New Video! The Language of This Land - WCWF Writers' Conference - October, 2011 from Richard Ott on Vimeo.
Here's a 24-minute video of our fall writers' conference. Enjoy, send it out, spread the word. Post it on your site or Facebook. The Creative Commmons copyright allows everyone to share (but not alter) the video. A grand thanks to videographer Richard Ott and everyone who made it possible.
Thanks to all for making our 2011 Writers Conference such a huge success!
Visit our Articles Etc. page for related articles, photos, interviews, etc.
And check back for updates regarding our next conference, slated for October, 2013.
Welcome to our first regional writing conference in Grand Junction, with eleven writers & speakers giving presentations, two days of intensive workshops, and three readings.
There's many options: you can sign up to study with a choice of authors in workshops, and attend as many workshops as you like for a conference fee.
You can also choose to sign up for several free workshops with our authors, or for the Friday night reading, the free Sunday morning breakfast with all writers, or the Saturday banquet with Leslie Marmon Silko, Clifford Duncan and Dave Mason.
We're also offering scholarships, a special teacher rate, a very inexpensive youth rate for our two CMU workshops, and the option of sending a deposit and paying the full amount later. Youth can also join us as volunteers at events to gain community volunteer hours.
As of Oct. 1st, when full conference registration ends, you may register for individual workshops for $55 each on a space-available basis.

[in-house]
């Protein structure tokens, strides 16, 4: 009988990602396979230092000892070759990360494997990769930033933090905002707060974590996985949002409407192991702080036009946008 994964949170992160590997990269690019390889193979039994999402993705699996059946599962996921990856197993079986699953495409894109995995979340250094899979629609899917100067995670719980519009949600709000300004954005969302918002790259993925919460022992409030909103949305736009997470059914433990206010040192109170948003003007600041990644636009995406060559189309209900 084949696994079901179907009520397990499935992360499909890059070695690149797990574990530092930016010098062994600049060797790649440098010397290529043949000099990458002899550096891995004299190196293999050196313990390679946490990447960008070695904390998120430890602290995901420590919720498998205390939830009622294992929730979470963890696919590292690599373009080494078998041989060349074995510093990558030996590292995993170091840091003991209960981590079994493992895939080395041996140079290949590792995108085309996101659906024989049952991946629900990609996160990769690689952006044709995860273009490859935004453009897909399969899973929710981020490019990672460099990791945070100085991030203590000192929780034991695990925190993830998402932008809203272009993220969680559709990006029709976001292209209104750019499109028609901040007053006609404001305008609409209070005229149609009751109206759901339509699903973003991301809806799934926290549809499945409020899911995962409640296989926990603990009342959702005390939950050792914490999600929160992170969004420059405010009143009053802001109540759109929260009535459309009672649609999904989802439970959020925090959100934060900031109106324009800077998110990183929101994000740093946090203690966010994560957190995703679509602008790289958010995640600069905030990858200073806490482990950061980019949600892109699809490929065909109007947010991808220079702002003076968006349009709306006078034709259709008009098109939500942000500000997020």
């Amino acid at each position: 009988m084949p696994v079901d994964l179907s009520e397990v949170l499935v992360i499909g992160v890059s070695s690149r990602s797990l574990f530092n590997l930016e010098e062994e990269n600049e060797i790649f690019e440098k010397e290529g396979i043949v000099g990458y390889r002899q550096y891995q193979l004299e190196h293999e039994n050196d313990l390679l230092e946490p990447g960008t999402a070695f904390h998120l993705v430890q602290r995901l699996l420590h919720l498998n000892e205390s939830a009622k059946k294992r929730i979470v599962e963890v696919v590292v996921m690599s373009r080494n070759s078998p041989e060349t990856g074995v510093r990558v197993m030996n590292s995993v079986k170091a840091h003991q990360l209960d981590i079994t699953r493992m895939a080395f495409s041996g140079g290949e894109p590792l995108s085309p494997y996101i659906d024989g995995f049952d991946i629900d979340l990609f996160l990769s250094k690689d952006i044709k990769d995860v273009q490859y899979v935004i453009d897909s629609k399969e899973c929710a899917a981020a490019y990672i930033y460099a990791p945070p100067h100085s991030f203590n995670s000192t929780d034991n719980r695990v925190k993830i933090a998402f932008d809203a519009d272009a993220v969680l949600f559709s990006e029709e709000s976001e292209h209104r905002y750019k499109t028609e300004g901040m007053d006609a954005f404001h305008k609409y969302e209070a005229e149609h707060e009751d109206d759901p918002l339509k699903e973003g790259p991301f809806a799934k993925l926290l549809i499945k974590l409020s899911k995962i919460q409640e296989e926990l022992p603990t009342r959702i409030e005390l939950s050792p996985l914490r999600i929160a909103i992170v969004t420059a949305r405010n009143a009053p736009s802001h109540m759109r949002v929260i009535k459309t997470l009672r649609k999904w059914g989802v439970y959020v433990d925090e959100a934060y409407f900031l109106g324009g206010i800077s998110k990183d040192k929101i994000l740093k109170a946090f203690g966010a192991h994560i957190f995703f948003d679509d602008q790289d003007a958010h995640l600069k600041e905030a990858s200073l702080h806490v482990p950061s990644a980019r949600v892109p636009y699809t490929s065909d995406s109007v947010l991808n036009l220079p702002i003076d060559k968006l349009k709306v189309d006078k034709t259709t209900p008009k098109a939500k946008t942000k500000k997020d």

We hope you can join us. Call us at 970.256-4662, and we'll work with you to make it possible.
Authors and Presenters 2011
Legendary author Leslie Marmon Silko writes “in the language of the spirit,” according to the L.A. Times review of her newest book, The Turquoise Ledge. The memoir explores Silko’s Laguna Pueblo, Cherokee, Mexican and European family history, and the natural and sacred world of the Sonoran desert around her home near Tucson. Author of multiple novels, short stories, poems and essays, particularly Ceremony, a classic in American literature, Silko has received many awards for her work, including the MacArthur “Genius Grant” Fellowship.
Maria Melendez lives in Pueblo and edits Pilgrimage (www.pilgrimagepress.org). Her poetry collections (How Long She'll Last in This World and Flexible Bones) have been finalists for the PEN Center USA Literary Award and the Colorado Book Award. Her essays appear in Sojourns, online at NPR’s American Democracy Project, and elsewhere.
Laura Hendrie has authored an award-winning book of stories, Stygo, set in Colorado, essays and nonfiction, and a novel based in New Mexico, Remember Me, currently under movie option in Hollywood. She teaches at Pacific University’s MFA low-residency program in Oregon, and lives and writes in Salida, Colorado.
Janice Gould’s four books of verse are Beneath My Heart, Earthquake Weather, Alphabet and, most recently, Doubters and Dreamers (2011). She co-edited Speak to Me Words: Essays on Contemporary American Indian Poetry. She is an Assistant Professor in Women’s and Ethnic Studies at the University of Colorado, Colorado Springs.